The Purple Swamp Hen by Penelope Lively: Across her many wonderful books, Lively has ranged from low farce (How It All Began) to high feeling (Moon Tiger), from children’s literature to a memoir on old age. Now comes her fourth story collection, the first in 20 years. The title story draws on reliably entertaining source material: the meretricious lives of Roman rulers. Robert Graves turned to a stammering Claudius for his narrator, Lively to a less exalted personage: a purple swamp hen. Other stories involve trouble: a husband and wife working their way out of it, and a betrayed wife doing her best to cause some for her husband. (Matt)
Woman No. 17 by Edan Lepucki: Our own Lepucki has always had keen insight into the psyches of women — particularly so-called “difficult” protagonists. Her first novel, California, may have been about a family surviving the end of society, but it was really a post-apocalyptic domestic drama full of sharp wit and observations. Her sophomore effort is more grounded in reality but equally cutting. Lady is a writer struggling to raise her two kids and finish her memoir when she hires S. to help, but the artist becomes more than just a nanny for Lady’s eldest troubled son. (Tess M.)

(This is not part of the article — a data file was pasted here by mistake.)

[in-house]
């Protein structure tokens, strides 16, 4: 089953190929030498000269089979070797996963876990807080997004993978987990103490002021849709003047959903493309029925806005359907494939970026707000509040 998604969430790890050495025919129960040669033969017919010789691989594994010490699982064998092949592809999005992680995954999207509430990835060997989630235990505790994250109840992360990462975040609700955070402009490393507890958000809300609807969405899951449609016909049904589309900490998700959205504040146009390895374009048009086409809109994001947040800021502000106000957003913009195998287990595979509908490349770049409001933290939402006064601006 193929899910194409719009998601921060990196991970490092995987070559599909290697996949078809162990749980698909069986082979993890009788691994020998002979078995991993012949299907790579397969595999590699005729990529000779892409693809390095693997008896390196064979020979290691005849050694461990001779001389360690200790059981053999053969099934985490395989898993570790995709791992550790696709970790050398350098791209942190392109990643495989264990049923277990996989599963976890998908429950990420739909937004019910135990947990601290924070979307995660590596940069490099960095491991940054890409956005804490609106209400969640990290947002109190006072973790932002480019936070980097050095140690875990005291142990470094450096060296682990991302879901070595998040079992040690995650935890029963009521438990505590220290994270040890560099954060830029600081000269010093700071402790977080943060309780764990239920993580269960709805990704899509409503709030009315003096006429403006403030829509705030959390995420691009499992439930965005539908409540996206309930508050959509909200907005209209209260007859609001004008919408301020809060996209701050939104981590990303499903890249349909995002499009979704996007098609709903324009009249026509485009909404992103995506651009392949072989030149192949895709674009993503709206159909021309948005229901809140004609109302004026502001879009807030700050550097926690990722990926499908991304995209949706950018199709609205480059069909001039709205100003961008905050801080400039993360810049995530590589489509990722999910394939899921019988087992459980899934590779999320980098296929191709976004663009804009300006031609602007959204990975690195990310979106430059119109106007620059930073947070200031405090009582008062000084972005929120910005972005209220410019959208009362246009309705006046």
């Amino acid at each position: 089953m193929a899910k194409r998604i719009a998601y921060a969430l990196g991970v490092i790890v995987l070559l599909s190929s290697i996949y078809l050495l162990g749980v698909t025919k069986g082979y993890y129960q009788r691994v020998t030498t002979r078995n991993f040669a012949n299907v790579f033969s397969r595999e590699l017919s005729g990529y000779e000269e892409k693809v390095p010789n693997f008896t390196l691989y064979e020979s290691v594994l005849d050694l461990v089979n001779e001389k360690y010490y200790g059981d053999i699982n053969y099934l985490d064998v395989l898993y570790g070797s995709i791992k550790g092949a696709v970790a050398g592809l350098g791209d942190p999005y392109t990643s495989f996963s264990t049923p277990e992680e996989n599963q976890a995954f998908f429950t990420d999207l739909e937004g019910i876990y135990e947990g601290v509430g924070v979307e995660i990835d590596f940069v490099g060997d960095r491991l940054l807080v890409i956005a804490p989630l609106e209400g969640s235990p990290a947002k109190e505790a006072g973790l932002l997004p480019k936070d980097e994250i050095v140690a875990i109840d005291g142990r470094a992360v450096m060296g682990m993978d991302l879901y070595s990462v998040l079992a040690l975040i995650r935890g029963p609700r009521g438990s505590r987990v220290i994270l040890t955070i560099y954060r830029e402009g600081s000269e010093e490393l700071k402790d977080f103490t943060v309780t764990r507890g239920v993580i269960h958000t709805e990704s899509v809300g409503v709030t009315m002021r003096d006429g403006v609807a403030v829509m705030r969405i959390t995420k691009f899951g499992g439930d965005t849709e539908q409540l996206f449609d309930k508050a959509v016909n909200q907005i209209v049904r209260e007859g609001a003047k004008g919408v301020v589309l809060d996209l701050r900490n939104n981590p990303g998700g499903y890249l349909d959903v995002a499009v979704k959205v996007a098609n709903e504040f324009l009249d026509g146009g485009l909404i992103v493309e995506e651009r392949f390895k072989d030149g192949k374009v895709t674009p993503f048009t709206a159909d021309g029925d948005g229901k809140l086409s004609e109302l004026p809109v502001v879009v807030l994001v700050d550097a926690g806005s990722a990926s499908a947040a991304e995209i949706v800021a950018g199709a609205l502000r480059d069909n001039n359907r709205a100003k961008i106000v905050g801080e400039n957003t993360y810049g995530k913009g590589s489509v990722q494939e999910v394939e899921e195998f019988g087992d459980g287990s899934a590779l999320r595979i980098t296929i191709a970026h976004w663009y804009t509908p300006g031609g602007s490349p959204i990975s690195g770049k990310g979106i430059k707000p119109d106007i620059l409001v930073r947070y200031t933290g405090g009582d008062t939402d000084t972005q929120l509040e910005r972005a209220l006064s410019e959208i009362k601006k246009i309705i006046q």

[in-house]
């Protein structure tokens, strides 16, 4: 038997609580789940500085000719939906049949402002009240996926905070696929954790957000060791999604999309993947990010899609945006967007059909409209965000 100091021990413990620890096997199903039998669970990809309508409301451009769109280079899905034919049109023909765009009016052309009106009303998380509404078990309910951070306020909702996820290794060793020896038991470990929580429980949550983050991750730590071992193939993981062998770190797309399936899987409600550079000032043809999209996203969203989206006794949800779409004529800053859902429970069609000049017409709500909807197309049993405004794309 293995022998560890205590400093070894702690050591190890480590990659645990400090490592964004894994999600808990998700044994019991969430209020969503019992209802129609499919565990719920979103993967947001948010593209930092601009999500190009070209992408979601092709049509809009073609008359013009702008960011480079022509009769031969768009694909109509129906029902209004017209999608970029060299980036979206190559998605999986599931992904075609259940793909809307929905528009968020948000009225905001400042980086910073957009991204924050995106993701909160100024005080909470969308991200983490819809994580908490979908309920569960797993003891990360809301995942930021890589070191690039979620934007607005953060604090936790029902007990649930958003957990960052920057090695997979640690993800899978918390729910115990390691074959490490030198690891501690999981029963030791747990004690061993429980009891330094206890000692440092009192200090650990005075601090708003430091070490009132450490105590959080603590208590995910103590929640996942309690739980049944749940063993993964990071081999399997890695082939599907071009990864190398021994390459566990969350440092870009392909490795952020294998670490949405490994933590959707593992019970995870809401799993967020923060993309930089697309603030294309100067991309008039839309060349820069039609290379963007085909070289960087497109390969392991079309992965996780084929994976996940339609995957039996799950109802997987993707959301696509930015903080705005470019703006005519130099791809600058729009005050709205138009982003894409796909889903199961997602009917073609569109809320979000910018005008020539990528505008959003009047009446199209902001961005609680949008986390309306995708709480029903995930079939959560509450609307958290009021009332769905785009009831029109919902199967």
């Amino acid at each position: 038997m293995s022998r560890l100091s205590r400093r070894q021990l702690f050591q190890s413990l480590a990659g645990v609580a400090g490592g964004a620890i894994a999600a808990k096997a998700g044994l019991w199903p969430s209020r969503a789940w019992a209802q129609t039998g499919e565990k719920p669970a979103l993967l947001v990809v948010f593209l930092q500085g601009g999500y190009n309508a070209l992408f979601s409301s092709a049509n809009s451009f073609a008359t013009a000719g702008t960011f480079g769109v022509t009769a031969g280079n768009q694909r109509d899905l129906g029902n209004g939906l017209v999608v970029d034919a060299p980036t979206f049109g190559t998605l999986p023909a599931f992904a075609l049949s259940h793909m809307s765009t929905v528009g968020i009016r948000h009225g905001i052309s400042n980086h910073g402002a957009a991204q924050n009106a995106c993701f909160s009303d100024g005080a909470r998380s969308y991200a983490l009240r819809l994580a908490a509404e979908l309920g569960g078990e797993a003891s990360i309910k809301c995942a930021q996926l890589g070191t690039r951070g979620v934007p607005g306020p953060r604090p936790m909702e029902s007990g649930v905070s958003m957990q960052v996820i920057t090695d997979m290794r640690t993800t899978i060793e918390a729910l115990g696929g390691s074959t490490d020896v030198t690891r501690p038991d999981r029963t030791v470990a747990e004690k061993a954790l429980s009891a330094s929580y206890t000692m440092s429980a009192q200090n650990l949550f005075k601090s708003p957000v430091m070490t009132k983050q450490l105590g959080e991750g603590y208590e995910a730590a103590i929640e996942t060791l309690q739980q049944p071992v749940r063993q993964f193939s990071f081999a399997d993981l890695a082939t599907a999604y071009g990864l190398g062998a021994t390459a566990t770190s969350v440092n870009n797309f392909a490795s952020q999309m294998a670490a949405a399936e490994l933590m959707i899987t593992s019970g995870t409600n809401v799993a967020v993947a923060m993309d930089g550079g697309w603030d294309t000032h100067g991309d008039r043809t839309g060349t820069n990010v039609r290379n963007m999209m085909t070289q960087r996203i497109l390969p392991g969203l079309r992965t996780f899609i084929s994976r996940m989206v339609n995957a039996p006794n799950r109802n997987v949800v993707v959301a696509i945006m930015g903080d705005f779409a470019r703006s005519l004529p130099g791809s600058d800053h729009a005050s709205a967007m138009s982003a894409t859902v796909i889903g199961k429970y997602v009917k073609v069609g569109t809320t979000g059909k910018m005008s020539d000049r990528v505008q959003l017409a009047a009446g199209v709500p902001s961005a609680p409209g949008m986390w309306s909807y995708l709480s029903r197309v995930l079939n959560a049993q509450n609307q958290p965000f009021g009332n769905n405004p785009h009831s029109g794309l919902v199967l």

Trajectory by Richard Russo: In this new collection, Russo, a 2016 Year in Reading contributor, takes a break from the blue-collar characters that readers have come to know from his bestselling novels Nobody’s Fool and Empire Falls to spin tales of struggling novelists trying their hands at screenwriting and college professors vacationing in Venice. No matter. Readers can still count on Russo to deliver deeply human stories of heartbreak leavened by gently black humor. (Michael B.)